This booking photo provided by the Alexandria Sheriff’s Office, in Virginia, shows Chelsea Manning. On Friday, March 8, 2019, Manning, who served years in prison for leaking one of the largest troves of classified documents in U.S. history, was sent to jail for refusing to testify before a grand jury investigating Wikileaks.

    So extradition to the US remains an option for Assange, who could potentially face a charge of "aiding the enemy", a charge which has the death penalty as its maximum charge.

    Chelsea Manning, the US Marine formerly known as Bradley Manning, who leaked the cables to WikiLeaks was charged with "aiding the enemy" but eventually acquitted and convicted of lesser charges.

    ​Four US service personnel are currently on death row in military stockades, including Nidal Hasan, from the US Army medical corps, who shot dead 13 people at Fort Hood in Texas in 2009 after shouting "Allahu Akbar."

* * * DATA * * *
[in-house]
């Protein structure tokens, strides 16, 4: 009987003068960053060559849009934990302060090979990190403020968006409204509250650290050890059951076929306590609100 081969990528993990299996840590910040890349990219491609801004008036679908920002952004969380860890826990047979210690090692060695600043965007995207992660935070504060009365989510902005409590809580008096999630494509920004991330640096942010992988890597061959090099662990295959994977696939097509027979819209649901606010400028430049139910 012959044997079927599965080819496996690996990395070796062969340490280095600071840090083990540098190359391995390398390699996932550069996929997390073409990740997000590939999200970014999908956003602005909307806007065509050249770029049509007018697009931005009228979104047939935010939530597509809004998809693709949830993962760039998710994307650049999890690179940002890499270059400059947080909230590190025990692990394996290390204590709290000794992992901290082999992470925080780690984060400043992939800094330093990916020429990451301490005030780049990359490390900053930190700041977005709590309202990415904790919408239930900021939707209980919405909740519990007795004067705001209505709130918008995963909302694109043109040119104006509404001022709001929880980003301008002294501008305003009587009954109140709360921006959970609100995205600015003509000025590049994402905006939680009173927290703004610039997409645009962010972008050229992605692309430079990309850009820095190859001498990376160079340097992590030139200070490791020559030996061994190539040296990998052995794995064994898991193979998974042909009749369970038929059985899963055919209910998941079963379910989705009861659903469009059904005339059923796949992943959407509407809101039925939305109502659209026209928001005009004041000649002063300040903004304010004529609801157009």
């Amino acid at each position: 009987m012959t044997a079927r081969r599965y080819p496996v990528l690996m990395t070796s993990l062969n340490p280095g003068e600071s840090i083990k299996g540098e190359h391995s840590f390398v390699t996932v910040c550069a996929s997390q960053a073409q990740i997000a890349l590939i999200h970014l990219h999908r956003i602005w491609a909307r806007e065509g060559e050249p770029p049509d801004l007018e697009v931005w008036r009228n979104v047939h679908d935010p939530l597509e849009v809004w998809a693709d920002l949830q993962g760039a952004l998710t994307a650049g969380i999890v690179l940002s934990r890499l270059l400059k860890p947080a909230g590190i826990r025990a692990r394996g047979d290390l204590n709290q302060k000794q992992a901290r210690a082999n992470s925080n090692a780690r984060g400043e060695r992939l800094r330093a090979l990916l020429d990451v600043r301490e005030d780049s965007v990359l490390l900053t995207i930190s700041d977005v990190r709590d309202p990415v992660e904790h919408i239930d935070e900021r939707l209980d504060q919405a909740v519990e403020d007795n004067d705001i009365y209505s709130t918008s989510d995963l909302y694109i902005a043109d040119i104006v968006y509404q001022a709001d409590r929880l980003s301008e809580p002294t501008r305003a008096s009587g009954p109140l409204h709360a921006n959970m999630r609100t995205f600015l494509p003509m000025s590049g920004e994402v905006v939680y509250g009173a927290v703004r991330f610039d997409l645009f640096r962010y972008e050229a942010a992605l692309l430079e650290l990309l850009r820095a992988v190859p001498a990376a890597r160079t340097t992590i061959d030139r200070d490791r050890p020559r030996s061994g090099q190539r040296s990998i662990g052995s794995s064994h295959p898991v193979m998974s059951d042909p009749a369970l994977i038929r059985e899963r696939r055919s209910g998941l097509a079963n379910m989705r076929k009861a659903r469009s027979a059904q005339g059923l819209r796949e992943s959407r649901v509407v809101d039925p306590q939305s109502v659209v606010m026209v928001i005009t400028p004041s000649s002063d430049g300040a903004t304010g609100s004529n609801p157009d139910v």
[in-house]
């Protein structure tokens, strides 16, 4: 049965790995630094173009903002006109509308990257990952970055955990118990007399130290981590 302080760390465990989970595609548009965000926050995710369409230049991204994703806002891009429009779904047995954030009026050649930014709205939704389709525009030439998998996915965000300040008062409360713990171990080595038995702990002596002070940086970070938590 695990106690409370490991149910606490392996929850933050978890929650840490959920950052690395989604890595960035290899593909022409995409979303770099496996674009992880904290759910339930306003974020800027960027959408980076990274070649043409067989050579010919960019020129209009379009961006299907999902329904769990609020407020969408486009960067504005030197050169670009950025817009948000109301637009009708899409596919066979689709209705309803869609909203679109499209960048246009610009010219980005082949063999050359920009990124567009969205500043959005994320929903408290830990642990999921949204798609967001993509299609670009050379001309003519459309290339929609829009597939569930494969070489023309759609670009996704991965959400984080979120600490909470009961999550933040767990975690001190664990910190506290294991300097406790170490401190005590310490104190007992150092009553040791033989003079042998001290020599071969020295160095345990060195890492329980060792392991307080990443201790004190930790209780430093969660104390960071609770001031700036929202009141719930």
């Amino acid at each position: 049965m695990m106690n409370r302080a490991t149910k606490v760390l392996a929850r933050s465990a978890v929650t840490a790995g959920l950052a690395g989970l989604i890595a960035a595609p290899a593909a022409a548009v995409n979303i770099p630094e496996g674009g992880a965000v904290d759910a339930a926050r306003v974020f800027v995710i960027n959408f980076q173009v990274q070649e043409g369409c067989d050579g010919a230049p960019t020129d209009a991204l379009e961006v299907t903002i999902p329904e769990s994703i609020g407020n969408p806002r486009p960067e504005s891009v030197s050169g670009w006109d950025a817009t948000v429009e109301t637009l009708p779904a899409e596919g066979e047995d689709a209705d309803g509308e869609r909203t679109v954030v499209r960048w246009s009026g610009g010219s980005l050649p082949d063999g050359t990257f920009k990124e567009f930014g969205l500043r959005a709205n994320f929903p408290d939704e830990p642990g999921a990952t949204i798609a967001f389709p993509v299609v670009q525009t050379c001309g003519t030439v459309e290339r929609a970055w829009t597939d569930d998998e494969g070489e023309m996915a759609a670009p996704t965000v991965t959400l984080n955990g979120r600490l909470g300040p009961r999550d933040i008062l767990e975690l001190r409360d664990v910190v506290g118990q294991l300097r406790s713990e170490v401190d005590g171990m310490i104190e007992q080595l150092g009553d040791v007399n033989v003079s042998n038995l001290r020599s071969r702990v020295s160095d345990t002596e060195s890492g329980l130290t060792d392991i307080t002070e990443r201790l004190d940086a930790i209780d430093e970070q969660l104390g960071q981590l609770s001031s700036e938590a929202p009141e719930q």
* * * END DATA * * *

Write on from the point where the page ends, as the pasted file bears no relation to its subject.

The US Justice Department announced on Thursday that Assange was to be charged with "conspiracy to commit computer intrusion", one of the charges which Manning faced.

    READ MORE: US Charges Assange With Helping Chelsea Manning Break Into Classified Computers

    "If convicted, he faces a maximum penalty of five years in prison," said the US Justice Department in a statement.   

    But there is nothing to stop them adding the charge of "aiding the enemy" after he is extradited to the US.

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    WikiLeaks Founder Assange Arrested in London as Ecuador Withdraws Political Asylum (84)

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    death penalty, extradition, Home Office, WikiLeaks, Foreign Office, Alan Duncan, Chelsea Manning, Julian Assange, Theresa May, United States, United Kingdom